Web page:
The median time from diagnosis to initiation of chemotherapy was 21 days (IQR, 17–29 days) for all patients. The median duration of chemotherapy (time from initiation of neoadjuvant-intent chemotherapy to surgery) was 88 days (IQR, 76–105 days). For patients who proceeded to surgery, the median interval from diagnosis to surgery was 113 days (IQR, 104–143 days).
Treatment and surgical outcomes
Treatment outcomes after neoadjuvant-intent chemotherapy are summarized in Table 2. No patient had evidence of local disease progression on re-staging imaging. However, 8% of patients (n=3) had distant metastatic disease which became evident during chemotherapy, two of which were on single agent gemcitabine. An additional 11% (n=4) had clinical deterioration precluding surgery, two patients were on single-agent chemotherapy and two patients were on multi-agent.
The median change in CA19-9 levels for all patients while on neoadjuvant-intent chemotherapy was a decrease by 8 U/mL (IQR, −55 to 0 U/mL). The median change in CA19-9 for those treated with single agent chemotherapy was a decrease by 9 U/mL (IQR, −46.5 to 0.5 U/mL); while the median change for those treated with a multi-agent regimen was a decrease by 2 U/mL (IQR, −63.5 to 0 U/mL). Among patients who experienced disease progression, the median CA19-9 at diagnosis was 95 U/mL (IQR, 56.5–301.5 U/mL) and the median change in CA19-9 was −8 U/mL (IQR, −84 to −5 U/mL). For patients who proceeded to surgical resection, the median CA19-9 at diagnosis was 96 U/mL (IQR, 12.5 to 318 U/mL) and the median change in CA19-9 with treatment was −10 U/mL (IQR, −55 to 0 U/mL).
Among all patients who were started on neoadjuvant chemotherapy, 81% of patients (n=29) proceeded to the operating room, and 69% of patients (n=25) underwent pancreatic resection. Four patients underwent surgical exploration only, without resection, due to the intraoperative discovery of metastatic disease despite no evidence of disease on pre-operative pancreas protocol CT performed within 3 weeks of surgery. There was no statistically significant difference in resection rates between patients who began treatment with gemcitabine alone versus multi-agent chemotherapy (59% in the gemcitabine cohort and 79% in the multi-agent cohort; P=0.34).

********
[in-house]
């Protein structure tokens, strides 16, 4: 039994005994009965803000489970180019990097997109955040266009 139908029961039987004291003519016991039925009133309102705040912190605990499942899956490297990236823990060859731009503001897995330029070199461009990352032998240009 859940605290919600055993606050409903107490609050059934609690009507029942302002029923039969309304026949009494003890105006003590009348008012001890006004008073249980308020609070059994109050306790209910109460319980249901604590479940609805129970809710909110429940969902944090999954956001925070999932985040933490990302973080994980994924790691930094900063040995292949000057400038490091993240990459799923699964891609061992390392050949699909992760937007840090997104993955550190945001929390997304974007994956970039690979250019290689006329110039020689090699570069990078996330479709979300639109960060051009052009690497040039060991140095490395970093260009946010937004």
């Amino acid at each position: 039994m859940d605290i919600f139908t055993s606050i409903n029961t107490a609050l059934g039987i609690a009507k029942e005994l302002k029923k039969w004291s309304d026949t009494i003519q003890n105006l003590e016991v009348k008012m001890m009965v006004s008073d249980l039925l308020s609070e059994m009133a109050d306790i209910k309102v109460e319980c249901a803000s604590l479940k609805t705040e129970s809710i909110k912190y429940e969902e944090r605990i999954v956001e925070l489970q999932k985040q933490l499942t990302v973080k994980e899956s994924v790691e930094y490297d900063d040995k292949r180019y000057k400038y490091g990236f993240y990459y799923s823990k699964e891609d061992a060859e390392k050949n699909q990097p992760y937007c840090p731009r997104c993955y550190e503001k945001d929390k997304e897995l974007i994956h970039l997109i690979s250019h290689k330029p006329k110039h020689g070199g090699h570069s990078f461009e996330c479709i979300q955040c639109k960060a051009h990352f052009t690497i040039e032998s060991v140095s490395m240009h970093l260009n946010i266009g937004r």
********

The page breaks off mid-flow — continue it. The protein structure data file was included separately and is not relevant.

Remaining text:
Surgical and oncologic outcomes for the 25 patients who underwent a surgical resection are included in Table 3. Eighty percent of patients (n=20) had a pancreaticoduodenectomy and 20% (n=5) underwent a distal pancreatectomy. The overall R0 resection rate was 92% (n=23). There was no difference in R0 resection rates based on chemotherapy regimen (90% with gemcitabine alone, 93% with multi-agent chemotherapy, P=1.00). Venous resection was required in 12% of cases (n=3) and the lymph node positivity rate was 64% (n=16). On pathologic assessment of tumors, 11 patients (44%) had a pathologic Evans grade I treatment effect, while most patients (12, 48%) had an Evans grade II response. There was no difference in the response to chemotherapy between single agent versus multi-agent therapy (P=0.524). One patient in the single agent arm had a complete pathologic response to chemotherapy.
Median follow up for the cohort was 24.7 months. The overall median survival was 30.3 months (Figure 1A). On intention to treat analysis, there was no difference in overall survival between patients treated with gemcitabine alone (median survival of 31.3 months) and those treated with multi-agent chemotherapy (median survival of 29.7 months, Figure 1B; P=0.90). Overall survival for the 25 patients who underwent surgical resection was 34.4 months, while overall survival for the 11 patients who did not proceed to resection was 19.1 months (Figure 1C, P=0.23).